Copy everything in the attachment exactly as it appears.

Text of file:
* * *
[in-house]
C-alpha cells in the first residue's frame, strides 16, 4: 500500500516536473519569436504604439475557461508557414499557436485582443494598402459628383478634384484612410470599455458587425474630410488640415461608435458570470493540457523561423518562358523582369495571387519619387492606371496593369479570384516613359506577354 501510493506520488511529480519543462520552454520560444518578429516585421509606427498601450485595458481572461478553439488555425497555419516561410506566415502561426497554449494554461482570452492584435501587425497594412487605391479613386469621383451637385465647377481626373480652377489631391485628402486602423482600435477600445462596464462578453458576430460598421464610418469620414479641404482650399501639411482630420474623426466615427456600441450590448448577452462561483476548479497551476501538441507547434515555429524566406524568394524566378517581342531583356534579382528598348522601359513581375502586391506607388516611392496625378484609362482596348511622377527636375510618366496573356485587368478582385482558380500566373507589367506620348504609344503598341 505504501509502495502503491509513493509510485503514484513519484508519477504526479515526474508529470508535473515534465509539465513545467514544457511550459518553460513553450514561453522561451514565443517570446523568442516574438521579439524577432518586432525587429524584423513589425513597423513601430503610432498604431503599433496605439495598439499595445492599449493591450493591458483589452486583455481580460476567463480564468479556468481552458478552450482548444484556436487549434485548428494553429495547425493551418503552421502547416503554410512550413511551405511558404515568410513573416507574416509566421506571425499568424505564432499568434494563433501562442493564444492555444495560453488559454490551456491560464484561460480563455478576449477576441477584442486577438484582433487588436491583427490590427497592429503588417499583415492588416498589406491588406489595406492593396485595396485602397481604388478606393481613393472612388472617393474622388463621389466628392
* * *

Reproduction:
[in-house]
C-alpha cells in the first residue's frame, strides 16, 4: 500500500516536473519569436504604439475557461508557414499557436485582443494598402459628383478634384484612410470599455458587425474630410488640415461608435458570470493540457523561423518562358523582369495571387519619387492606371496593369479570384516613359506577354 501510493506520488511529480519543462520552454520560444518578429516585421509606427498601450485595458481572461478553439488555425497555419516561410506566415502561426497554449494554461482570452492584435501587425497594412487605391479613386469621383451637385465647377481626373480652377489631391485628402486602423482600435477600445462596464462578453458576430460598421464610418469620414479641404482650399501639411482630420474623426466615427456600441450590448448577452462561483476548479497551476501538441507547434515555429524566406524568394524566378517581342531583356534579382528598348522601359513581375502586391506607388516611392496625378484609362482596348511622377527636375510618366496573356485587368478582385482558380500566373507589367506620348504609344503598341 505504501509502495502503491509513493509510485503514484513519484508519477504526479515526474508529470508535473515534465509539465513545467514544457511550459518553460513553450514561453522561451514565443517570446523568442516574438521579439524577432518586432525587429524584423513589425513597423513601430503610432498604431503599433496605439495598439499595445492599449493591450493591458483589452486583455481580460476567463480564468479556468481552458478552450482548444484556436487549434485548428494553429495547425493551418503552421502547416503554410512550413511551405511558404515568410513573416507574416509566421506571425499568424505564432499568434494563433501562442493564444492555444495560453488559454490551456491560464484561460480563455478576449477576441477584442486577438484582433487588436491583427490590427497592429503588417499583415492588416498589406491588406489595406492593396485595396485602397481604388478606393481613393472612388472617393474622388463621389466628392